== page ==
Editor, McLerran Journal
Assistant Band Director at Center ISD, Center, TX
A common issue with young reed players is neglecting to remove the reed from the mouthpiece for several days or months at a time. This can cause issues with both the sound of the instrument and the personal health of the students. I designed this experiment to educate students about instrument care and healthy habits through a factual study.
Day One: Explain the Experiment
On the first day of beginner band when the woodwind players are handed their first reed, announce that the class will be conducting an experiment for the extent of the school year. Begin by opening a new reed and placing it in a plastic bag. Explain to the students that your reed, like theirs, is brand new and free of hazardous mold or moisture. If correctly stored after every rehearsal, the reed will have ample opportunity to dry out and will not become dangerous. Take this time to show students the proper way to insert the reed back into its plastic case; handle the thicker end rather than the delicate edge. Next, use an eye dropper (or similar instrument) to drop a single drop of water into the bag. Explain to students that this simulates the approximate amount of spit left on a reed after band rehearsal. This will be done once a day for the entire school year. Seal the bag and place the reed on a visible bulletin board near the entrance to the band room.
Within the first week, have the students hypothesize what might happen to this reed as it continues to collect moisture. What color will it turn? How soon will it grow mold? Discuss the dangers of putting moldy objects into one’s mouth and the many lung conditions that might result from long-term exposure. If the students have a notebook or planner, have them notate changes in the reed’s appearance over the course of the year.
Day 14: The Reed Turns Brown
After approximately two weeks, the reed will have changed from a bright tan shade to medium brown. Allow students to feel the reed through the bag to inspect both sides for mold and determine if its texture is different. Encourage notes on the change in color and discuss what future changes might occur and on what timeline. Take this opportunity to remind students to wash their mouthpiece out once a week and to put their reed away after every rehearsal.
Day 30: The Reed Starts to Grow Mold
Once the reed has been soaking in water for about a month, students will start to notice a clear film of mold covering both sides. The reed will begin to stick to the bag when squished and will bend more easily. While the color of the reed might not have changed from brown in several weeks, point out to students that a subtle danger has been growing on any reed that is not given the opportunity to dry out. Educators should consider handling the experiment carefully from this point on to ensure students are not directly exposed to mold.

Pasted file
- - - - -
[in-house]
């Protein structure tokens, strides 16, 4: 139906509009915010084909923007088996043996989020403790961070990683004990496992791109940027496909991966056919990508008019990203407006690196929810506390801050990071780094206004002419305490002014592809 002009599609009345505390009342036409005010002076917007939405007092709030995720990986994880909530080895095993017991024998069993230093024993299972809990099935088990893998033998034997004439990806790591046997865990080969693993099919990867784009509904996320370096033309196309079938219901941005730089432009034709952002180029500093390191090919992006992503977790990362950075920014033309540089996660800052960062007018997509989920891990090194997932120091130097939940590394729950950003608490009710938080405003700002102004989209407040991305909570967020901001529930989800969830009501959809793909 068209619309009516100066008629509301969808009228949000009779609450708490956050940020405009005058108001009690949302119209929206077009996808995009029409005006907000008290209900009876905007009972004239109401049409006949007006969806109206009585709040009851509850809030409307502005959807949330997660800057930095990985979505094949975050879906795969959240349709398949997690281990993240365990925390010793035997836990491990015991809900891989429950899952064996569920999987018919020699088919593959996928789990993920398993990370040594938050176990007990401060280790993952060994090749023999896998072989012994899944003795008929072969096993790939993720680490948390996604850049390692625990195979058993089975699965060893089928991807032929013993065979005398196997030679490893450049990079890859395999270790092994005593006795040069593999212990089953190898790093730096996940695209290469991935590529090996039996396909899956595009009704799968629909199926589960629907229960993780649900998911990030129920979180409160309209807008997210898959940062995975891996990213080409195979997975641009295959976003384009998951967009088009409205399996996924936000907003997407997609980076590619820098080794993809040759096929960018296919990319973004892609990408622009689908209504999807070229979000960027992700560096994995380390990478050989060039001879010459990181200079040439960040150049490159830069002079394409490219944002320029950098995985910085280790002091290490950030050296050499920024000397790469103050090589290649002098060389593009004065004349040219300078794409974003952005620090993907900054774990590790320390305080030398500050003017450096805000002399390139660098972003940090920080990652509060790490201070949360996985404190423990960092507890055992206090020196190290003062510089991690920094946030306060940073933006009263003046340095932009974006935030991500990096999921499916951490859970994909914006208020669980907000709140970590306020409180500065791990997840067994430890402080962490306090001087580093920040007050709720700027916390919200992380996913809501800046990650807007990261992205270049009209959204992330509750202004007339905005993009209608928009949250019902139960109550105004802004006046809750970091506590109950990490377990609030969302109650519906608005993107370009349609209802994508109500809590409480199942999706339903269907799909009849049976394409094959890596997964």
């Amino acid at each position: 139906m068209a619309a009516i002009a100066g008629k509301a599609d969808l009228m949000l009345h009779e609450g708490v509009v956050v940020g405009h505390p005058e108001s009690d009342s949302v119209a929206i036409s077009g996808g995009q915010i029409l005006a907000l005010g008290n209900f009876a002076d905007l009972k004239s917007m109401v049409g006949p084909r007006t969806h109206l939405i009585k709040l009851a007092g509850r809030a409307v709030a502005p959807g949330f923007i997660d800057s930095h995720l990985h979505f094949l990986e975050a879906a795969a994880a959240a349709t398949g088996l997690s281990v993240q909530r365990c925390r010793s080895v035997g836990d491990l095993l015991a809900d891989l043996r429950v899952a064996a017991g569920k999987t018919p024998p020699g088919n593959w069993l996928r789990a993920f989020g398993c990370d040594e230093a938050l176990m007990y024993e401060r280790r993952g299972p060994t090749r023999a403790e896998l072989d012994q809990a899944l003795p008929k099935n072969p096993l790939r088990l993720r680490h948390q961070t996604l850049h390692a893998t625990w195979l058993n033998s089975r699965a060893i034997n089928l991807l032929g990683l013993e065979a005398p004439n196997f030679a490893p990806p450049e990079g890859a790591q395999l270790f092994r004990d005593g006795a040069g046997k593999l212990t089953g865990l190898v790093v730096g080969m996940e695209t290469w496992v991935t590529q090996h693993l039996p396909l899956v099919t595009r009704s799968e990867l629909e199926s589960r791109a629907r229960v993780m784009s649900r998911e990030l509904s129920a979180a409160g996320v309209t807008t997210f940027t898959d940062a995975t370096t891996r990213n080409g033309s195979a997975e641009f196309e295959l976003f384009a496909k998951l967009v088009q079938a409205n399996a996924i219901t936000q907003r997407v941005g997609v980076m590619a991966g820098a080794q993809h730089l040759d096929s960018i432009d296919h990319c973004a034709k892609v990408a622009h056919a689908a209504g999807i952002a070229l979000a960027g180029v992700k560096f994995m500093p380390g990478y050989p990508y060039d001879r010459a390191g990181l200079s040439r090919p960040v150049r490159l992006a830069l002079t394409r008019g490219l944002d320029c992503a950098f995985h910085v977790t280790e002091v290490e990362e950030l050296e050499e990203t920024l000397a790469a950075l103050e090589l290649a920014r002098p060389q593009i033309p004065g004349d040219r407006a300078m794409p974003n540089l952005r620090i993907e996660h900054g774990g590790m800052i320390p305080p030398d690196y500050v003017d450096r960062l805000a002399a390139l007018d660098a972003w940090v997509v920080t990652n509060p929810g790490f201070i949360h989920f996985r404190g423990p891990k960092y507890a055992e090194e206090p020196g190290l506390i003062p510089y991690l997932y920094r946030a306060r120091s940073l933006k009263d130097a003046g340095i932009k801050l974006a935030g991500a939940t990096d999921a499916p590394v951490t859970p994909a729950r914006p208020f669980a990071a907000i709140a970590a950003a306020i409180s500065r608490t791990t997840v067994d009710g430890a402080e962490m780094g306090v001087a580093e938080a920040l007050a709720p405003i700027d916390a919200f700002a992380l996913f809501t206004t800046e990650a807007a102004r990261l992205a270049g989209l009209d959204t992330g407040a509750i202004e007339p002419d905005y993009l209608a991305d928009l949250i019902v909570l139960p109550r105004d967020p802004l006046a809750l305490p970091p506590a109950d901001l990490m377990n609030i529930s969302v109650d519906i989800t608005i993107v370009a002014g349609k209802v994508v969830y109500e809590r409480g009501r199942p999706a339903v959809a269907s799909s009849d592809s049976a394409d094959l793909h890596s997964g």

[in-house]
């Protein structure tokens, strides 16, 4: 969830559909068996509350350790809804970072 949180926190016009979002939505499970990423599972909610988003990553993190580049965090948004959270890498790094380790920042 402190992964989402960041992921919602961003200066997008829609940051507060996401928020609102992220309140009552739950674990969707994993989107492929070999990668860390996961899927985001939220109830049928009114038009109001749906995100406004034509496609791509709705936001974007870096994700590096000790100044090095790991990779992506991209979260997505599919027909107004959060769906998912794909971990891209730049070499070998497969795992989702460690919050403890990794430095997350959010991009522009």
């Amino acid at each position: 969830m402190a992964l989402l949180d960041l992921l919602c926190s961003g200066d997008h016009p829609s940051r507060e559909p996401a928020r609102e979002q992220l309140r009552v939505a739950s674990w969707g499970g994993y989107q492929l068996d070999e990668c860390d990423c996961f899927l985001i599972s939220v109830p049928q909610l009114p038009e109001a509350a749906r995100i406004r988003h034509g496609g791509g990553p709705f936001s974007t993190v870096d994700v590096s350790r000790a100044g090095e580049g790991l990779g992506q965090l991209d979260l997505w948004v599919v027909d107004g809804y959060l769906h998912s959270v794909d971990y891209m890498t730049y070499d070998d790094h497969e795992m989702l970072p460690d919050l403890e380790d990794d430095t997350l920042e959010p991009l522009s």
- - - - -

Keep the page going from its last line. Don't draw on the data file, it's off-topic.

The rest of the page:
Day 50: The Reed Turns Black
After approximately two months, the reed will turn black. Large mold spots will be visible to the naked eye and the reed will feel soft to the touch when the bag is examined. Fibers in the reed will start to split apart and the standing water in the bottom of the bag will be a dark brown color. At this point, it is not recommended to continue opening the bag daily. Instead, allow the reed to stew undisturbed. Encourage students to notate the enormous change in the reed’s appearances in their notebooks and make predictions about the remaining months.
Most likely, this is the last major change in the reed’s appearance. For the remainder of the year, expect the reed to slowly break apart in its bag while the moldy spots expand. Consider a short presentation on the many kinds of mold and remind students that proper reed care is imperative to their personal health.
Turning it Into a Slide
Before the last grading period in the school year, contact one of the middle school science teachers to discuss your class’ experiment. Explain to the science department that your students have been exploring the results of unhealthy habits using the scientific method. Offer to donate your experiment to their classrooms to be turned into slides for a microscope unit. Encourage students to examine the moldy slides up close and report back with exactly what hazardous materials were grown.
The science teachers at Center ISD reported a spike in interest in the microscope unit throughout the sixth grade when the reed slides were introduced. Students from the band department were encouraged to present findings on different types of mold and the best ways to prevent its growth.
Overall Effect on Beginners' Reed Care Habits
This cross-curricular experiment, in my opinion, was a success. Students would run to the band room to check for changes in the reed's appearance and often brought beginners from other instrument sections to have a look also. Even in the first month of the experiment, clarinet and saxophone players could be heard scolding one another to swab their instrument and place their reed in its proper place. As the year progressed, students regularly asked for help cleaning their instruments (especially before concerts) and zero moldy reeds were found during mouthpiece checks. I highly recommend this experiment to any middle school reed instructor; students were excited and learned hands-on how quickly poor habits can become hazardous.
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